FILM REVIEW :
"The French Connection" is William Friedkin's masterpiece & winner of 5 Academy Awards in 1971, including Best Picture, Best Director & Best Actor for Gene Hackman. This gritty police drama based on real life incidents is the film that put Gene Hackman on the map & established him as an A-list superstar. Hackman plays Popeye Doyle a fiery, short-tempered, aggressive but nevertheless dedicated New York detective. Doyle & his partner Buddy Russo (Roy Schneider) are hoping to uncover a huge heroin shipment coming from France. Fernando Ray plays suave businessman & French gentleman Alain Charnier, the mastermind behind the largest heroin supply to New York City.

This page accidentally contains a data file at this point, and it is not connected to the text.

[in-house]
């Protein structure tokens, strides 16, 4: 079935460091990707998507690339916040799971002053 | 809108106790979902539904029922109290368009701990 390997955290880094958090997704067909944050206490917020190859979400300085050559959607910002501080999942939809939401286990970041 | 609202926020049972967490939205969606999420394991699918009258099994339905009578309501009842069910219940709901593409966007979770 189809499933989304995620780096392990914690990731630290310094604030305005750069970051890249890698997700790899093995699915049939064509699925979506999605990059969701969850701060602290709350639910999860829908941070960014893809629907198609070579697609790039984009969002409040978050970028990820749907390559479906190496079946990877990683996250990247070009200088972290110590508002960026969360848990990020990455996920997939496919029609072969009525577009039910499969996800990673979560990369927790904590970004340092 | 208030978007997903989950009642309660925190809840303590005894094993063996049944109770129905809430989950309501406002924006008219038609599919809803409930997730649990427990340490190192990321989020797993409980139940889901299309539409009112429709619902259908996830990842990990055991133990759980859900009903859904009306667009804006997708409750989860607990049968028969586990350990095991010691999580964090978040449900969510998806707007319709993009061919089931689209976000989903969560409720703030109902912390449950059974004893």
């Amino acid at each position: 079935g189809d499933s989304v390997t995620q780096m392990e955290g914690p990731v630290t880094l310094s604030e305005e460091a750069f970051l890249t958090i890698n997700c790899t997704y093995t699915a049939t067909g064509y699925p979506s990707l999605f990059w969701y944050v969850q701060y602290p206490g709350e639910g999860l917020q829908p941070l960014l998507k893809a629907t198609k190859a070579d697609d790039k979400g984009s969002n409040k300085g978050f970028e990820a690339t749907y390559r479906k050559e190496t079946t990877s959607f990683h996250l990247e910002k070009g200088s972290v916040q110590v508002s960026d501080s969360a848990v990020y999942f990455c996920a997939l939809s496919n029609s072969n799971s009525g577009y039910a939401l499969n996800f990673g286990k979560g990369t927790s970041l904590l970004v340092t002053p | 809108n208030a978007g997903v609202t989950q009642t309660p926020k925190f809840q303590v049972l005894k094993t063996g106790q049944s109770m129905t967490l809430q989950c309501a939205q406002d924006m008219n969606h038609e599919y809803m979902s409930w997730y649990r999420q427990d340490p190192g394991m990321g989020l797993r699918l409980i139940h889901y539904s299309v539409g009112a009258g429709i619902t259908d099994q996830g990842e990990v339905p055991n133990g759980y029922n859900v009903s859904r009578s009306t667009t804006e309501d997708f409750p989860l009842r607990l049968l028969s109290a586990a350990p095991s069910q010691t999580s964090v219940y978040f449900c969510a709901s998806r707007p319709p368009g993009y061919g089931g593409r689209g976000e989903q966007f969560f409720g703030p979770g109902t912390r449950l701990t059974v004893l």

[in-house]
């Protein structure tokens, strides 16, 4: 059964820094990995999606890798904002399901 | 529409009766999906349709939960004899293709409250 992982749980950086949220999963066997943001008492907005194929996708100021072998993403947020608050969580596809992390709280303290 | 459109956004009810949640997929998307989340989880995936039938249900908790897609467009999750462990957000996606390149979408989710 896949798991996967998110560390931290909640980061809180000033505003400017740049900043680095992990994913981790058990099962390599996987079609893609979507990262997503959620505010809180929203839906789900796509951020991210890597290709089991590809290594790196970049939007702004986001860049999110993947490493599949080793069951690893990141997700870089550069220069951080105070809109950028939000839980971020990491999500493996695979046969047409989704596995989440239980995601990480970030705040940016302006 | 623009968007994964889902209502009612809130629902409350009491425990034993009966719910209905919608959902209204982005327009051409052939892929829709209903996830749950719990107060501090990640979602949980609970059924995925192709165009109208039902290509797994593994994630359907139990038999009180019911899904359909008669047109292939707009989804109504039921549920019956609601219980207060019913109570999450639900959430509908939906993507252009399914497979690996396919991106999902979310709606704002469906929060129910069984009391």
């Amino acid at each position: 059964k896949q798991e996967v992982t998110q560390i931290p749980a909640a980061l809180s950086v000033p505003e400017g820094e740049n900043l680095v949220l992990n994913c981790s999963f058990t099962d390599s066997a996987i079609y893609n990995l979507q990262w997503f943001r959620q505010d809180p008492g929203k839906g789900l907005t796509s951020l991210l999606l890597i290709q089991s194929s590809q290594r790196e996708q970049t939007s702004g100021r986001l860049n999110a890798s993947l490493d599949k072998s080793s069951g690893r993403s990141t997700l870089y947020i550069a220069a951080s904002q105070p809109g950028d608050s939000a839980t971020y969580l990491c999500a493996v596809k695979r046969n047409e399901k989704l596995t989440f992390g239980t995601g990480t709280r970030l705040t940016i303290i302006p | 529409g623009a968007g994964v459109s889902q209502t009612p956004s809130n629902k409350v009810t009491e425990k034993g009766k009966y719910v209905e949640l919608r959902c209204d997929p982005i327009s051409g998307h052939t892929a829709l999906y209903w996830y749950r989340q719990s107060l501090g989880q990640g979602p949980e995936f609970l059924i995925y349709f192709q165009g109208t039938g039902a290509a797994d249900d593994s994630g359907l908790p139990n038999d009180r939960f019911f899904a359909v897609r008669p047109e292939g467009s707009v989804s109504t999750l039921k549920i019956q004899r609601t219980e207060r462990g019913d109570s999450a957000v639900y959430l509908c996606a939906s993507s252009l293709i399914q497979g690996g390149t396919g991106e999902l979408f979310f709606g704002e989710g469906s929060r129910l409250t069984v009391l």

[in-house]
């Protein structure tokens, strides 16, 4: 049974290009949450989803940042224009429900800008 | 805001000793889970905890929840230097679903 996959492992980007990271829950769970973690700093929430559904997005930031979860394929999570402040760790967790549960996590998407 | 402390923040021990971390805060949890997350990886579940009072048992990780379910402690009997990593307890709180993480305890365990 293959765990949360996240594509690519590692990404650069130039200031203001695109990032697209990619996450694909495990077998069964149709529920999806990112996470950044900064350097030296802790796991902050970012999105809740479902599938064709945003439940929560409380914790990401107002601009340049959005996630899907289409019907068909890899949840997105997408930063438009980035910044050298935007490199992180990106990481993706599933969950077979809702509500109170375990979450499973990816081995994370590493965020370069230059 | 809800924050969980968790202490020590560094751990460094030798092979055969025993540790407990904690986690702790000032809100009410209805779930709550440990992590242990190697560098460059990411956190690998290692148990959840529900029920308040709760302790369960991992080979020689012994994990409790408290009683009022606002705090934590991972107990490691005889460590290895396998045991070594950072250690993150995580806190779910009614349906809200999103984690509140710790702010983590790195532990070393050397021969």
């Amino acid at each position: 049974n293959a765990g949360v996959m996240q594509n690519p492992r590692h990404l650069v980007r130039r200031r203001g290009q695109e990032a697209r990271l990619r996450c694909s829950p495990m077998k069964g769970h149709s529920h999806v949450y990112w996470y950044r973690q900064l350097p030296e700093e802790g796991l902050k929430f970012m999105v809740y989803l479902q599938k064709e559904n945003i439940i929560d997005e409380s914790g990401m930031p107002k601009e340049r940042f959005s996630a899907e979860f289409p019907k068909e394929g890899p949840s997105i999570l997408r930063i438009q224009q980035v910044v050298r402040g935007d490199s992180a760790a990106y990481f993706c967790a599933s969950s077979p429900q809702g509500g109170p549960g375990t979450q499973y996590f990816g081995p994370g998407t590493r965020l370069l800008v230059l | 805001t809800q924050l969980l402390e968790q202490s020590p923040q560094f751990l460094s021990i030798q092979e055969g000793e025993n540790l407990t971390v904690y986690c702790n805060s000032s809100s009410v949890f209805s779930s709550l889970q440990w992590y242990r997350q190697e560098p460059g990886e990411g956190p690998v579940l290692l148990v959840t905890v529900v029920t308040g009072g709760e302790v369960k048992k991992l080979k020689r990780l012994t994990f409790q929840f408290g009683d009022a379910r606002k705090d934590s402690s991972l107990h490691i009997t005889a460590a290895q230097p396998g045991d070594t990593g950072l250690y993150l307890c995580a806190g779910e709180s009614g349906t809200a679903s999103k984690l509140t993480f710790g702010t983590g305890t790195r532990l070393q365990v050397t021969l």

Shot in real locations on real New York City streets, the surveillance sequences in the early part of the film are gripping & possibly the best put on screen. You are made to feel like you are there, on the stakeout with the two detectives. "The French Connection" features one of the best chase sequences ever put on celluloid. It is unique in that it is not between two cars (as was the case in "Bullitt") but it is a chase between a car & a train. It has been reported that Hackman did most of the driving himself & real civilian cars were on the streets at the time of shooting. It is interesting to note that real-life policemen, Eddie Egan & Sonny Grosso on which Hackman & Schneider's characters are based have small roles in the film. Egan & Grosso were also used as technical advisors to ensure absolute authenticity in the production. "The French Connection" is a fascinating & powerful film, fast, gripping, gritty & extremely entertaining.